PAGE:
• Real Estate Market News and Opportunities

    by  • March 31, 2013 • Freelance Writing Samples, Kim Hughes/Real Estate • 0 Comments

    housingstartsThere’s more very good news for the housing market. The S&P Case-Shiller index, released last week, shows house prices rising 8.1% in January, the biggest increase since June 2006. A different government report shows a decline in sales in February from the previous month, but that’s still up 12% over earlier levels. The U.S. Census Bureau reports that privately-owned housing starts in February were up 27.7% over the same time last year. Experts suggest bad weather may be responsible for the slower growth in February, and the growth trend is expected to pick up pace during the rest of the year.

    Much of the growth has been in markets that were particularly badly hit during the housing bubble. Phoenix, for example, saw a 23% increase. San Francisco, Las Vegas, Detroit, Atlanta, Minneapolis, Los Angeles and Miami were also up more than 10%.

    In the fallout of the housing bubble, seven million people lost their homes to foreclosure or in short sales. Now, with an improving economy and job numbers, some of those families are back in the market. Veteran Administration backed loans can be obtained only two years after a foreclosure, and with the enormous benefit of having lower mortgage rates. Extenuating circumstances like health issues, natural disasters or a layoff can reduce the wait time to three years for Fannie Mae and Freddie Mac.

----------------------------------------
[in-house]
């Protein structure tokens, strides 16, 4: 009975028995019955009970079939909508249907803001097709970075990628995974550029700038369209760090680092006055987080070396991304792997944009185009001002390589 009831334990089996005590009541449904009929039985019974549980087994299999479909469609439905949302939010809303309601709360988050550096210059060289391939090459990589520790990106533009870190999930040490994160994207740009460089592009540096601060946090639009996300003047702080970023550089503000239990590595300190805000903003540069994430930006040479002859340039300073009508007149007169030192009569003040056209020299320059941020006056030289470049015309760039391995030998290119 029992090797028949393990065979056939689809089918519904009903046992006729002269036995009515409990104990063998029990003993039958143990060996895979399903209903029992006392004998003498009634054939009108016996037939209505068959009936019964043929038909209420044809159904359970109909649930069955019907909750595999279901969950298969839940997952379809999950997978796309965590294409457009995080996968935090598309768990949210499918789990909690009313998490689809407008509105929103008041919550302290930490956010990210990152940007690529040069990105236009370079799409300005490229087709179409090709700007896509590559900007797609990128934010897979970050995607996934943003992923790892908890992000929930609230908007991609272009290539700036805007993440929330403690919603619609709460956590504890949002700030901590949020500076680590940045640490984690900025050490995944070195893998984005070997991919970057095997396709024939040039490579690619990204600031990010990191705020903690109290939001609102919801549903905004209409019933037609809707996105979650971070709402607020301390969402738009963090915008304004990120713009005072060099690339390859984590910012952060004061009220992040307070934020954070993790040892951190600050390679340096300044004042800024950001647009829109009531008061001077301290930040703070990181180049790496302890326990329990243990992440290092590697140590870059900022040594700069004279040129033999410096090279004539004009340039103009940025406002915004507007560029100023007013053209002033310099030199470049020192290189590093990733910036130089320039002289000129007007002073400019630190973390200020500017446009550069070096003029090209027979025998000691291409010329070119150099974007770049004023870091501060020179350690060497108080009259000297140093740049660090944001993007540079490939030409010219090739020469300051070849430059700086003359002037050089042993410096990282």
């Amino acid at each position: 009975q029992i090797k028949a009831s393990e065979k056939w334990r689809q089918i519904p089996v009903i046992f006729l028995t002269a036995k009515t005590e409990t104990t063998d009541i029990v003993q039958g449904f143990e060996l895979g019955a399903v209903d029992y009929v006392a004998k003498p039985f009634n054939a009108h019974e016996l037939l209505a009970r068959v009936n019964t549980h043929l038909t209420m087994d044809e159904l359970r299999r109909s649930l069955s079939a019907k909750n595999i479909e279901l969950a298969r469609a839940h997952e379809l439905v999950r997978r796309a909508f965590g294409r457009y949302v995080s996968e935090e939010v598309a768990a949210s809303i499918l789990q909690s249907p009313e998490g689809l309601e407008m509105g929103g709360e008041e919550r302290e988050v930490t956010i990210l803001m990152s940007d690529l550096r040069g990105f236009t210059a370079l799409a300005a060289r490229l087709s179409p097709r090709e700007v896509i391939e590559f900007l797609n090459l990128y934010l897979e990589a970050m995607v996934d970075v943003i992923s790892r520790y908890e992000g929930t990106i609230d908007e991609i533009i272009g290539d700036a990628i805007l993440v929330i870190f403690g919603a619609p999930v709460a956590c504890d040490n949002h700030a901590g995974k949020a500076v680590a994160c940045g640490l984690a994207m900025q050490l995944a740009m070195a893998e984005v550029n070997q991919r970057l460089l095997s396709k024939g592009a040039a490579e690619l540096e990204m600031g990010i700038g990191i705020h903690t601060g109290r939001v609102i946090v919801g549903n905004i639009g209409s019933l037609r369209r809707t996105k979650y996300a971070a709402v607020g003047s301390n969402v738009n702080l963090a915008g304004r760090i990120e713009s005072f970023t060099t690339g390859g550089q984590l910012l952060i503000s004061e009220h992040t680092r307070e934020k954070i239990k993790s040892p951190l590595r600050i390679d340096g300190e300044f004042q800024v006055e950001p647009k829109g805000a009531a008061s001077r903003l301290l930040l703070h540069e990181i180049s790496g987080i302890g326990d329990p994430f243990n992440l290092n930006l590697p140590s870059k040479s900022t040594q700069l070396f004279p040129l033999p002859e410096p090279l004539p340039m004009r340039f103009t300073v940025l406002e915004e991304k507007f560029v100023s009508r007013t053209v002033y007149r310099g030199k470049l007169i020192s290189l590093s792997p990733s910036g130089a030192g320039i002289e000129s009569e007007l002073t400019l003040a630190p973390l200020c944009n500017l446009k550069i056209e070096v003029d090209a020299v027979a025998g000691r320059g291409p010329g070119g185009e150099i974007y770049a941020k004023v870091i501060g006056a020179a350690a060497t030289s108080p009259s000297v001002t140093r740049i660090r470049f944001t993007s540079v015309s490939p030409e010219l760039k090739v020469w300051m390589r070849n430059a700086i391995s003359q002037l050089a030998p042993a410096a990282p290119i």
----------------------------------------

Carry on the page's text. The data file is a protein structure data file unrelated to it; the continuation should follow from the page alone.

Increasing employment numbers, low mortgage rates, fewer homes in foreclosure and a tight inventory of homes are all factors experts believe are behind the current boom. In turn, the stronger housing market helps put more people to work. And it helps homeowners who owe more on their mortgages than their homes were worth. As they regain equity, they’ll also be able to refinance at lower rates.


    Michael has been writing professionally for print, television and the internet for thirty years. As a Senior Producer at CNN International, he examined the future of technology with dozens of brilliant scientists, philosophers and entrepreneurs on the acclaimed series Future Summit. Before that, in the CNN International newsroom, he helped lead the production of award winning coverage of news like the 9/11 attacks, the invasions of Afghanistan and Iraq, and the devastating 2004 tsunami in Asia. As a director, he has created a dozen short films in the last seven years. He lives with his wife, dog, four cats and two horses in the suburbs of Atlanta.


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